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There was sticky juice on the counter, the floor, the table, themselves. I swiped a few swipes with a washcloth and sent them to bed. Tomorrow we’ll work on spelling.

Slow and Steady

We have emerged from what was called a Polar Vortex into what felt like a spring chinook today, with more sunshine and warmth called for tomorrow. Those who do not know could assume that it isn’t necessary to go South this year, that maybe we are through with winter now. The groundhog said an early spring, whatever that may be worth. Some remnant of my ancient nomadic DNA kicks up at this and says, “No, no, you will freeze, starve, shrivel, die, if you do not follow the sun. You should have gone long ago! The seeds in the larder are running low!” Of course, my sensible Swiss ancestry cranks up the thermostat, brews more tea, settles in for the long haul and knows we’ll be just fine, thank the Lord. (P.S. I don’t know whether I have nomadic DNA, but I assume we all share it at some distance.)

I think I know why people quilt in the wintertime. It only requires tiny movements, small efforts that string together to make bedcoverings, where we all want to be on dark days of cold. It’s almost as good as hibernation. (Actually, I can’t stand quilting, for starters because it makes me antsy to hunch over and take small stitches, but also because you can’t do it with a mug in one hand. )

Writing is my version of small movements of creativity which is why I have a goal to do a lot of it this February again. Not every day, but more than I have been. I can set my mug beside me and take reviving sips when I need to think out a phrase. I am a little embarrassed at my coffee consumption these days. Since I trained myself, one painful day at a time, to drink it black, I no longer feel like the calories matter. I am even drinking my tea unsweetened and uncreamed. Early Grey is still better with embellishments, but the discipline has been good for me. I make exceptions for bitter coffee. If the first sip reveals an inferior pedigree, I happily cream it up. And please, I buy Aldi’s coffee beans, so it’s not like I am snobbish. Still, I thought this year I should maybe give up coffee for Lent. I am glad that Jesus has not asked that of me yet.

Like I mentioned, we tend to conserve our motions and lose a lot of our motivation these short days. Occasionally (like yesterday) we rally and do a great big thing like join in on a 4 hog butchering spree. There were five of us families working together, lots of children, babies, toddlers, camaraderie. Cutting the meat off the bones is always the speedy part, as well as grinding and seasoning sausage. About the time everybody is wishing to be done already, there are the more tedious aspects of rendering the lard, cooking the bones to make broth and picking off the cooked bone meat for scrapple. Just when everybody really really wants to call it quits, there are the greasy dishes to be washed and the tired children to round up for the ride home in a sausage scented car.

Last night when we fried sausage patties for a bedtime snack, we were glad we put in the effort. This morning my girls and I fried scrapple and were doubly happy with our work of yesterday. You can buy scrapple, but you don’t really know what’s in it. From all the reports, there’s some weirdness that goes on behind the scrapple making scene similar to the weirdness that goes into hotdogs. We don’t do weirdness in ours, so everybody’s happy.  (If you don’t know what scrapple is, I am sorry for you. Maybe google it. I didn’t have a clue until our family moved to Pennsylvania from Kentucky. Around here, it’s common fare.)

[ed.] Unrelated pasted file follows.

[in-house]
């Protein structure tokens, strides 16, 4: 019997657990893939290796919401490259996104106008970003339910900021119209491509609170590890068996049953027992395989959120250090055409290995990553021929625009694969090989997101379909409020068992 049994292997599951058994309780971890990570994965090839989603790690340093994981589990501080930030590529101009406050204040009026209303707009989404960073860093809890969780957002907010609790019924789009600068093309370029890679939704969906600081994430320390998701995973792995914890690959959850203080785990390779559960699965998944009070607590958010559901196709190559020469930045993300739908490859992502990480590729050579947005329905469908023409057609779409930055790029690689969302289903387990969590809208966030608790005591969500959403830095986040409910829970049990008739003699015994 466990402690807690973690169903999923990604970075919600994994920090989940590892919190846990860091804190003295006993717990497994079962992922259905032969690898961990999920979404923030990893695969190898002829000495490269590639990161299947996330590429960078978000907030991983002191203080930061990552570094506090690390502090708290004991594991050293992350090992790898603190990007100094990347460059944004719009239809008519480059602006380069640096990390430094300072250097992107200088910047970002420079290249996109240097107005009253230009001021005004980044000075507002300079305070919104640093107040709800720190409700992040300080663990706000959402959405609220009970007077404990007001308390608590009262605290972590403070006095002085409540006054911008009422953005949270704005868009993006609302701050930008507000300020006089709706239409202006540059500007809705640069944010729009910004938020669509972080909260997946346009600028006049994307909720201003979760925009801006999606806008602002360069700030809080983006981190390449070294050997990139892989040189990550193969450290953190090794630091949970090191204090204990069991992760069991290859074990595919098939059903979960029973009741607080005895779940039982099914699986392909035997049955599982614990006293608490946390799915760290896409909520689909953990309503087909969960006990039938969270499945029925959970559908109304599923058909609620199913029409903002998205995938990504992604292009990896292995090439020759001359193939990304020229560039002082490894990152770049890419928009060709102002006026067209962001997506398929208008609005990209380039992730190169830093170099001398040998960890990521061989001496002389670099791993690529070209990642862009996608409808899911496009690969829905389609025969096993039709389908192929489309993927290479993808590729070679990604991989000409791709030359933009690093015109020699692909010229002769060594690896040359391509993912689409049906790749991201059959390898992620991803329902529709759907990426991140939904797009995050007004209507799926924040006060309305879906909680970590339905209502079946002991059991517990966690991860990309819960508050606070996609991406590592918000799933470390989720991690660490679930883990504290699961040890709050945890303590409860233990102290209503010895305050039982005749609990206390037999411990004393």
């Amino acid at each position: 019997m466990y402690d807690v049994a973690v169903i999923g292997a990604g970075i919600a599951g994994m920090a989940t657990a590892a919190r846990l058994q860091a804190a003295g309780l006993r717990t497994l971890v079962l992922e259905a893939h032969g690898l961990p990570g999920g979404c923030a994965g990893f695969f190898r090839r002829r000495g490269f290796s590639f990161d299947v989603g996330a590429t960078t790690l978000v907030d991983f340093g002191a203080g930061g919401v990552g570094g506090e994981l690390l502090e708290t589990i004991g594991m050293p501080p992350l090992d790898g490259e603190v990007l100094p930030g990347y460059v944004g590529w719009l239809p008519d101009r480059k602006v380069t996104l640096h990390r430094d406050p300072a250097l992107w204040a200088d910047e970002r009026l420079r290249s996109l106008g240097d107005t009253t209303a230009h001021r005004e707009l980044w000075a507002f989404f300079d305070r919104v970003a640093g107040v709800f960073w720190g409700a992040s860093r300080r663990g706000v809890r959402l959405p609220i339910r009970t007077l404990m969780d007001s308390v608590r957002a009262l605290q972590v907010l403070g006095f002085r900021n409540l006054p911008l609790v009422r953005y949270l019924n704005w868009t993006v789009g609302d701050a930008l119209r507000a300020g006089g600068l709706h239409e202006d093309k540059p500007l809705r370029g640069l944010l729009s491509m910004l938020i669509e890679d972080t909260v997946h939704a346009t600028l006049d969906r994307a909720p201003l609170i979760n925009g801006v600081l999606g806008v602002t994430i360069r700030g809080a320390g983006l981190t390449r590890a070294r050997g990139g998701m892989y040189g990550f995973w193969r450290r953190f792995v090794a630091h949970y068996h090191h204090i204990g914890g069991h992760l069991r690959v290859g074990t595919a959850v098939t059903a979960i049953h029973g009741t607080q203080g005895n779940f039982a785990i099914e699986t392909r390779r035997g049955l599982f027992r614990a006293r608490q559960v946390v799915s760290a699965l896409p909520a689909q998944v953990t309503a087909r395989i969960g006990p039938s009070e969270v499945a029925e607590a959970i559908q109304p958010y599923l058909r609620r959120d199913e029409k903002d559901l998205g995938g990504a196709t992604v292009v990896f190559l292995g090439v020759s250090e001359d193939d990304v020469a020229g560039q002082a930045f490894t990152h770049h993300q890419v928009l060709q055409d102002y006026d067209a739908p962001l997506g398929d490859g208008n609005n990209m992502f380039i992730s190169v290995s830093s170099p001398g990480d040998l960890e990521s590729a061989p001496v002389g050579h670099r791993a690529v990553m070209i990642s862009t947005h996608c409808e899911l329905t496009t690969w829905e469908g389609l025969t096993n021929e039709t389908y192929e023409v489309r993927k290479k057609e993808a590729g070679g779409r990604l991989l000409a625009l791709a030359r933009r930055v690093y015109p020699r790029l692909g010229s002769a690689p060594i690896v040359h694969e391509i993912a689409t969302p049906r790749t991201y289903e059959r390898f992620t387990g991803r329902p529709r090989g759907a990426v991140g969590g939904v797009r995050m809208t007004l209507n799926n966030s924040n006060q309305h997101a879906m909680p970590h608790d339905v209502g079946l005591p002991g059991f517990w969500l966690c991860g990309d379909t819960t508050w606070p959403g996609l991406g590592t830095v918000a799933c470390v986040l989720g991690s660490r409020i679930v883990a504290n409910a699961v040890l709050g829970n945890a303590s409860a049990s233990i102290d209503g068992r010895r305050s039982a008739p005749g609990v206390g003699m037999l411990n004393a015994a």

Hey! They tell me spring is right around the corner!! But right now isn’t so bad either. I want to show you a sprinkle of pictures from my phone. This first one is ice crystals that formed on cattail fluff blown across the surface of the pond one day. Gregory took the photo.

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The state of the ice is of consuming interest to the small fry. Once it was finally thick enough to be safe, they work to clear it whenever it snows so that we can have skating parties. My children have no notions of hibernation. They get this happy trait from their father. Also, he believes in good gear to stay warm and dry. It certainly helps!

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They love skiing so much. I love it too- the idea of it, that is. I love that they do this while Gabe and Alex are patrolling. I love that they get out and enjoy the mountain. I love staying home in the quietness, picking up the yarns and knitting needles, putting away the coloring/painting/snibbling projects, cooking up extra food, planning for the next week. I love that they will have developed better winter muscles as adults than I have because they have so much fun in it.

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I have no plan for my writing this month.  I could use a little help here to sharpen me up. Instagram has a questions feature that says, “Ask me anything.” This is your chance, if you would like to do that in the comments. Feel free to be anonymous if you want. I’ll see what I can dredge up.

 

The End Cap

I did not get a Christmas letter written this year, nor did I send cards, except to my mom and my grandma, so this is an attempt at a summary. Condensing a gift that is 365 days big is a difficult assignment. Thinking back over this year makes me think of elastic. The Year of Elastic? Not really the sound of wonder and music, or the kind of word one chooses for a theme for a year, but more the sound of stretching and rebounding, maybe sometimes even bungee jumping. I cannot even tell you how far down on my un-bucket list bungee jumping is, but there are other versions of plummeting and rising that give one’s innards a jolt. When all quiets down a bit, you know you might have had the courage to try this stunt when you were 20, but you probably wouldn’t have had the fortitude to stick it out and learn from it. And at 60 it might kill you, so this is the time!